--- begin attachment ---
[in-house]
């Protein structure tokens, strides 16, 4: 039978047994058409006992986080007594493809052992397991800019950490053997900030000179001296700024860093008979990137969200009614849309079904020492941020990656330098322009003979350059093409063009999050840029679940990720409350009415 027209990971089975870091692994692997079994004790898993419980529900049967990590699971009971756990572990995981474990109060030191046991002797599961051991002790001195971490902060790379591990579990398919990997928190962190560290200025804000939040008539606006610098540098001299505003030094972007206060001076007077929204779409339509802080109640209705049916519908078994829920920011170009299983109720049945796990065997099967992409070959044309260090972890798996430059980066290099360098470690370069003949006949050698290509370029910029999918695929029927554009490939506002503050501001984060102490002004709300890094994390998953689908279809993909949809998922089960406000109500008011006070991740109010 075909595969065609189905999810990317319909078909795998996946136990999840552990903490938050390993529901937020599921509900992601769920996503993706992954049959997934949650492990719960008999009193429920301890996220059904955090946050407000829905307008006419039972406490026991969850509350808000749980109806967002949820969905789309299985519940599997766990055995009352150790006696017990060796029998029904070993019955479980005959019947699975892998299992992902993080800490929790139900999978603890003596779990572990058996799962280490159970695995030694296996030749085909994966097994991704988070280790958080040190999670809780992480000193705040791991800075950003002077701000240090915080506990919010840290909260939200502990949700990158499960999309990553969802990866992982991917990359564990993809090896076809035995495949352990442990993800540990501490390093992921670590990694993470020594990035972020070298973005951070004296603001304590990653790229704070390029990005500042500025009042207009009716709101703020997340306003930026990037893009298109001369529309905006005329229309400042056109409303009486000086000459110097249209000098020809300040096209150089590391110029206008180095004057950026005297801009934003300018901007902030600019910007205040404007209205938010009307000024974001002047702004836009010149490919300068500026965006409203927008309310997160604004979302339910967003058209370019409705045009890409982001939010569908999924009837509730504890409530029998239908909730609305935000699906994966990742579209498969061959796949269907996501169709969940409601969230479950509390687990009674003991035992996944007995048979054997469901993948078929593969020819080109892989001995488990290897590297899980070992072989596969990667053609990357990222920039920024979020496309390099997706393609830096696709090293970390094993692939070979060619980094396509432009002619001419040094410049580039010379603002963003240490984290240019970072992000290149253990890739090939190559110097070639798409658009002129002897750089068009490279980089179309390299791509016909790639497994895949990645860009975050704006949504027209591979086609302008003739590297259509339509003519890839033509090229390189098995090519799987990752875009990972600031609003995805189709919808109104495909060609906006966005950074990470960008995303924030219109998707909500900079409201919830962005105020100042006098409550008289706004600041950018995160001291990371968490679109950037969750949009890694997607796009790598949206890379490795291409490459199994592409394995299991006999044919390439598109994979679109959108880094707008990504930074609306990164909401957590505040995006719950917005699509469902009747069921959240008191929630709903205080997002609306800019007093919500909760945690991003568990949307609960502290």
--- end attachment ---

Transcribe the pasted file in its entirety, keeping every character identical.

[in-house]
């Protein structure tokens, strides 16, 4: 039978047994058409006992986080007594493809052992397991800019950490053997900030000179001296700024860093008979990137969200009614849309079904020492941020990656330098322009003979350059093409063009999050840029679940990720409350009415 027209990971089975870091692994692997079994004790898993419980529900049967990590699971009971756990572990995981474990109060030191046991002797599961051991002790001195971490902060790379591990579990398919990997928190962190560290200025804000939040008539606006610098540098001299505003030094972007206060001076007077929204779409339509802080109640209705049916519908078994829920920011170009299983109720049945796990065997099967992409070959044309260090972890798996430059980066290099360098470690370069003949006949050698290509370029910029999918695929029927554009490939506002503050501001984060102490002004709300890094994390998953689908279809993909949809998922089960406000109500008011006070991740109010 075909595969065609189905999810990317319909078909795998996946136990999840552990903490938050390993529901937020599921509900992601769920996503993706992954049959997934949650492990719960008999009193429920301890996220059904955090946050407000829905307008006419039972406490026991969850509350808000749980109806967002949820969905789309299985519940599997766990055995009352150790006696017990060796029998029904070993019955479980005959019947699975892998299992992902993080800490929790139900999978603890003596779990572990058996799962280490159970695995030694296996030749085909994966097994991704988070280790958080040190999670809780992480000193705040791991800075950003002077701000240090915080506990919010840290909260939200502990949700990158499960999309990553969802990866992982991917990359564990993809090896076809035995495949352990442990993800540990501490390093992921670590990694993470020594990035972020070298973005951070004296603001304590990653790229704070390029990005500042500025009042207009009716709101703020997340306003930026990037893009298109001369529309905006005329229309400042056109409303009486000086000459110097249209000098020809300040096209150089590391110029206008180095004057950026005297801009934003300018901007902030600019910007205040404007209205938010009307000024974001002047702004836009010149490919300068500026965006409203927008309310997160604004979302339910967003058209370019409705045009890409982001939010569908999924009837509730504890409530029998239908909730609305935000699906994966990742579209498969061959796949269907996501169709969940409601969230479950509390687990009674003991035992996944007995048979054997469901993948078929593969020819080109892989001995488990290897590297899980070992072989596969990667053609990357990222920039920024979020496309390099997706393609830096696709090293970390094993692939070979060619980094396509432009002619001419040094410049580039010379603002963003240490984290240019970072992000290149253990890739090939190559110097070639798409658009002129002897750089068009490279980089179309390299791509016909790639497994895949990645860009975050704006949504027209591979086609302008003739590297259509339509003519890839033509090229390189098995090519799987990752875009990972600031609003995805189709919808109104495909060609906006966005950074990470960008995303924030219109998707909500900079409201919830962005105020100042006098409550008289706004600041950018995160001291990371968490679109950037969750949009890694997607796009790598949206890379490795291409490459199994592409394995299991006999044919390439598109994979679109959108880094707008990504930074609306990164909401957590505040995006719950917005699509469902009747069921959240008191929630709903205080997002609306800019007093919500909760945690991003568990949307609960502290």